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I am a psychiatrist in Austin, Texas specializing in the treatment of adults, including adults with Panic Disorder.  One of the most helpful classes of medications for anxiety is the SSRI medications (Celexa, Lexapro, Paxil, Prozac, Zoloft).  Once a patient has been on a therapeutic dose of an SSRI medication for a month, many will experience a decrease in their overall level of anxiety along with a reduction in frequency and intensity of panic attacks.   However, for some people with Panic Disorder starting a new medication can be difficult.  People with Panic Disorder can become so sensitized to their body’s own sensations, that normal sensations such as an increase in heart rate with exercise can trigger a panic attack.  For these people, taking a new medication which may potentially have side effects can feel very frightening; sometimes to the extent that taking the first dose can trigger a panic attack.  There are a couple of techniques that can help with this.  One possibility is to have the patient take the first dose of their SSRI medication along with a dose of a mild sedative medication like Ativan or Klonopin.  The Ativan or Klonopin helps to reduce the sensations of anxiety and prevent a panic attack.  Another possibility is to start the medication at an extremely low dose and titrate up as the patient feels comfortable.  Some SSRI’s such as Lexapro actually come in a liquid formulation so that the dose can be increased as slowly as one drop at a time to the target dose.   Often during the first month of medication therapy, a patient may have to rely on taking Ativan or Klonopin to treat panic attacks as they occur but as they stabilize on their SSRI medication, they will have fewer instances where they need to take Ativan or Klonopin for panic attacks.  The goal is that the SSRI medication will decrease or eliminate panic attacks and decrease the severity of any panic attacks that do occur, and also decrease anticipatory anxiety about having panic attacks and help the person feel more comfortable to be in situations or places they previously avoided due to fears or having panic attacks.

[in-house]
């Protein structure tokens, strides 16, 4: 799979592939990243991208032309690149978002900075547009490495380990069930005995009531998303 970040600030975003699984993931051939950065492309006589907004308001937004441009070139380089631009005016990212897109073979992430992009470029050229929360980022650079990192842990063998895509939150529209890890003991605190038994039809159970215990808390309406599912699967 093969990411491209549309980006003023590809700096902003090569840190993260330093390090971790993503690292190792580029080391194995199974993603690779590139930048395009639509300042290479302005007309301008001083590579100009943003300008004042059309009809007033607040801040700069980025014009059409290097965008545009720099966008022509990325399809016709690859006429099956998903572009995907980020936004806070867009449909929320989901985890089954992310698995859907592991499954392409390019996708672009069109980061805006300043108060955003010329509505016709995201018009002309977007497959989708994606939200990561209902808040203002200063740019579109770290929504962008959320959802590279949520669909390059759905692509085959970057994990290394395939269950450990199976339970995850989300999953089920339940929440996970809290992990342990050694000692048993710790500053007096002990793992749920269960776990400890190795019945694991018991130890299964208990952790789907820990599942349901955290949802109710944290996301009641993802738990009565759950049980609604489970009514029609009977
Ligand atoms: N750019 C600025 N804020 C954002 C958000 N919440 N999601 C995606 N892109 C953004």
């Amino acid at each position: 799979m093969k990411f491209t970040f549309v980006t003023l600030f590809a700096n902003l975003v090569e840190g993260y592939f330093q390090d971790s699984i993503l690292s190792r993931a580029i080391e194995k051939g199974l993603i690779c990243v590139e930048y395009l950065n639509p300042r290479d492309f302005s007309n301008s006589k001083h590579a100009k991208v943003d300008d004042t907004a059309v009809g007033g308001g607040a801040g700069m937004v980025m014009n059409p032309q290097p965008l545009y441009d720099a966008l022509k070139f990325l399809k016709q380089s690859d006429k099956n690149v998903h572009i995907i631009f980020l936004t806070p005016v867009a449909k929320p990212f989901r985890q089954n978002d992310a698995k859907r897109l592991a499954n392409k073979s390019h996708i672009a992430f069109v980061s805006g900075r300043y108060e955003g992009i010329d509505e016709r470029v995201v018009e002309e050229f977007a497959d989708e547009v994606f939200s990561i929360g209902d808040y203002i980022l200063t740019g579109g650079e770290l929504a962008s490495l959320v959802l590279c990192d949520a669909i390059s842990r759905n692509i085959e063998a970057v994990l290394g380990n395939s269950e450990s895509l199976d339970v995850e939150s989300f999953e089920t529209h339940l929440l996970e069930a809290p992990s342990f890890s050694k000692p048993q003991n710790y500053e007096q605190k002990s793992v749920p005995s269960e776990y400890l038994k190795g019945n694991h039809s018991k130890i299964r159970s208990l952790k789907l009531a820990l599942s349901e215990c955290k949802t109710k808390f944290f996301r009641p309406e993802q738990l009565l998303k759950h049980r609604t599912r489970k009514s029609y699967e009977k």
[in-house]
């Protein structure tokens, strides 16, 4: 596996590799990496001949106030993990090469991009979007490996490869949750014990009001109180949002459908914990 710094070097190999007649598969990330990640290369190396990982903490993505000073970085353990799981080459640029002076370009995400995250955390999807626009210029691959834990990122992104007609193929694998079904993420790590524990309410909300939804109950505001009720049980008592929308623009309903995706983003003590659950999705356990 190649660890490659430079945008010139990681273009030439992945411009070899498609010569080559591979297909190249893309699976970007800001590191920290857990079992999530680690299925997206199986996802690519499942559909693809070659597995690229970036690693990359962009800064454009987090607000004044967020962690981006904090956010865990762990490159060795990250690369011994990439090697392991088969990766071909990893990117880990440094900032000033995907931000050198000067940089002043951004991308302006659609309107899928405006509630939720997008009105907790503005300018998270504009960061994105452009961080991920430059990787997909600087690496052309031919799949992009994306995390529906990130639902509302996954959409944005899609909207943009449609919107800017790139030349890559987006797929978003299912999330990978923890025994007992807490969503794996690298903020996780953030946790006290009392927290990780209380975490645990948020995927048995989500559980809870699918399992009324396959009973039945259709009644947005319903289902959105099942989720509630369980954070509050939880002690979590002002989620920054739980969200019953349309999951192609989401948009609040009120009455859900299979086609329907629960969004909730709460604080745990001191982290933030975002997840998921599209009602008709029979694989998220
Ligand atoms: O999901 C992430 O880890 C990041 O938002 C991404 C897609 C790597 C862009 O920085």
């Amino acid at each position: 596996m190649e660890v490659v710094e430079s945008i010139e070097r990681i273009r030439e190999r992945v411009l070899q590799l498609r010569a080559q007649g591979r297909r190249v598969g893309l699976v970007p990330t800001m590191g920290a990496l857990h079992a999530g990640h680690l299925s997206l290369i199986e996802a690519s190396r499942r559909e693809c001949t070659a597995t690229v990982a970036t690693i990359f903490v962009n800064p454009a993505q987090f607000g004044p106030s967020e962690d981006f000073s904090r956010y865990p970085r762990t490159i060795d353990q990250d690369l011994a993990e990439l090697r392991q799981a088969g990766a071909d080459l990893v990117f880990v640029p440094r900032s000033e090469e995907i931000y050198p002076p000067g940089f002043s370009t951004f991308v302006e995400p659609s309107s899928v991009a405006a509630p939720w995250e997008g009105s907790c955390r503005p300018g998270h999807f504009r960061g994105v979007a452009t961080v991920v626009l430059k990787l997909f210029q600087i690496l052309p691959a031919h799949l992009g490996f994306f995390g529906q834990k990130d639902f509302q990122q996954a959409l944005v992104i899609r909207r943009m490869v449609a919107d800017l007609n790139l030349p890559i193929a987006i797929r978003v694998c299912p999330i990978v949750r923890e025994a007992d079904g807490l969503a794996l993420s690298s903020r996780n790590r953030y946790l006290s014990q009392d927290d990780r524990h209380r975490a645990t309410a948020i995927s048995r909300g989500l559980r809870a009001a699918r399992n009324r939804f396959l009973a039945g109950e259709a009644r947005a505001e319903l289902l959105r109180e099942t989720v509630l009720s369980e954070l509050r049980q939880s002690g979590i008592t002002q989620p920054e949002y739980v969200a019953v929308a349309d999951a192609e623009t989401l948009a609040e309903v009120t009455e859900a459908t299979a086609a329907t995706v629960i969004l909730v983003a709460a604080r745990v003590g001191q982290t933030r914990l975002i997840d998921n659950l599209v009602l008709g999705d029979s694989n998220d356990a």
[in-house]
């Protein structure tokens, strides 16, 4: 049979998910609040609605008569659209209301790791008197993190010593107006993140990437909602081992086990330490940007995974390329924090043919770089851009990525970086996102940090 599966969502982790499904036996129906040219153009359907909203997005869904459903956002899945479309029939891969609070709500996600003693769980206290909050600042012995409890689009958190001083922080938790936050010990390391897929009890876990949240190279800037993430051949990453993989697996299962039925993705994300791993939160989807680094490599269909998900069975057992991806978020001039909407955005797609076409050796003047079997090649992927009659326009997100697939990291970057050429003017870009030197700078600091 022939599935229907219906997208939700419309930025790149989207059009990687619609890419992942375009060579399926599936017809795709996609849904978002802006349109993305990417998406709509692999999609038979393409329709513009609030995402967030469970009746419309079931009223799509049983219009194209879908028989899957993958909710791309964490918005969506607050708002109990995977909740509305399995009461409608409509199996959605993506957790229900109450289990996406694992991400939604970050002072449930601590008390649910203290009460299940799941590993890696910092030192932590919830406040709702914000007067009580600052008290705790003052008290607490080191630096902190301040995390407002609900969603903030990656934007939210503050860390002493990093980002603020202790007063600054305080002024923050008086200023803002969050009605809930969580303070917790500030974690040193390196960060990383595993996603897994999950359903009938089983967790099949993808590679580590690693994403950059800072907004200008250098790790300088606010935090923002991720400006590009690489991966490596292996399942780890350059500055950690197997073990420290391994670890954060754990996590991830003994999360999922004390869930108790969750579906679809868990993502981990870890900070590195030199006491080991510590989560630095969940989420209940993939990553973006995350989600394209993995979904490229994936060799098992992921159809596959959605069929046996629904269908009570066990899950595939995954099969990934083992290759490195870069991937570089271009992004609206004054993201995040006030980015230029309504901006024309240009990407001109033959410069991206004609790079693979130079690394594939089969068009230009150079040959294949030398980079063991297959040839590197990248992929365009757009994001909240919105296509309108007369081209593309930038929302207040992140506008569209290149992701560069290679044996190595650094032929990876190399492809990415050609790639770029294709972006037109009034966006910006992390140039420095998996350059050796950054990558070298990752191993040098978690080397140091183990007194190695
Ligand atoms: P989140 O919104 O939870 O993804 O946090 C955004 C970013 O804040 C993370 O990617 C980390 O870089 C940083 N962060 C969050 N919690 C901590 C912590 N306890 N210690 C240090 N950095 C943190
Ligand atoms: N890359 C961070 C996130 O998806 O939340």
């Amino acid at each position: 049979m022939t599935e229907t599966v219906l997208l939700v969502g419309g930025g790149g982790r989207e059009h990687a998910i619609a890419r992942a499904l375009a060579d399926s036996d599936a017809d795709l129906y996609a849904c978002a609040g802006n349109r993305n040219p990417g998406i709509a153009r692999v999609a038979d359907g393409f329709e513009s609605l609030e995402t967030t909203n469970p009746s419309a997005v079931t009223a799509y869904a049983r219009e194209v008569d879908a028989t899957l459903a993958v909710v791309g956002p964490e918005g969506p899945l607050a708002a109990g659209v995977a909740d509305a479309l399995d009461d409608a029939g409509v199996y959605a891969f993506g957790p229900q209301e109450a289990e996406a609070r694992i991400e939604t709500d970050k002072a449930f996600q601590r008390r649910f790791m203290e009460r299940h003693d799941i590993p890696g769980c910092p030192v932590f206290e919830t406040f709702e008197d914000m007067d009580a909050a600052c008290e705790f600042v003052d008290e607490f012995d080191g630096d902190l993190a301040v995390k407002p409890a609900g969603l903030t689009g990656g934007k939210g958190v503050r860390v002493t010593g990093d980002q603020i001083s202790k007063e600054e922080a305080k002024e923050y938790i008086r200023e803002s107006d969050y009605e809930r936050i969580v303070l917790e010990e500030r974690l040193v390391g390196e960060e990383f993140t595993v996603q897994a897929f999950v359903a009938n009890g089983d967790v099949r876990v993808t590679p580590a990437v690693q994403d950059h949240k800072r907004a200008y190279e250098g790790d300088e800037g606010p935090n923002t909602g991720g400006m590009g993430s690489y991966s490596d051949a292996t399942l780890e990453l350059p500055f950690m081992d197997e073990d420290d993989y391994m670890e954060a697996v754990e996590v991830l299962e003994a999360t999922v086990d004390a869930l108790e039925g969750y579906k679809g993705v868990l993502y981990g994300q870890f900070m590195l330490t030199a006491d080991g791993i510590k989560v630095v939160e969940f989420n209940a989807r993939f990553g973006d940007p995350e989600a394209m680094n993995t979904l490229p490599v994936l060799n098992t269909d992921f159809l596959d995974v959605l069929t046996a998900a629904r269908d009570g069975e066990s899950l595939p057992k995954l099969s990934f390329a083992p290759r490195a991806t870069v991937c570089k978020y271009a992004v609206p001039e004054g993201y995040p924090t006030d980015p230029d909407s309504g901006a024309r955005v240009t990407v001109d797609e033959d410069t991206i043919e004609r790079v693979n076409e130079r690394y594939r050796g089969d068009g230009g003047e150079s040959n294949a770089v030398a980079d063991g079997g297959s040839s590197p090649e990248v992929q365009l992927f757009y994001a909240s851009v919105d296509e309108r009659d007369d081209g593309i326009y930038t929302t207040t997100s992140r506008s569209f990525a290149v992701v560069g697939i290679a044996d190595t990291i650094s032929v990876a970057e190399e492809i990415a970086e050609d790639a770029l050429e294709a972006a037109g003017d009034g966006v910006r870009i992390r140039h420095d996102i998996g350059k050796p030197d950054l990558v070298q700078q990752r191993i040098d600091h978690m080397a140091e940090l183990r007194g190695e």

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Disclaimer: The information in these posts is not guaranteed to be accurate or complete.  It is not meant to serve as medical advice, and your reading of it does not establish a physician-patient relationship with Dr. Cynthia Benton.  If you have any questions about this information, please contact your doctor.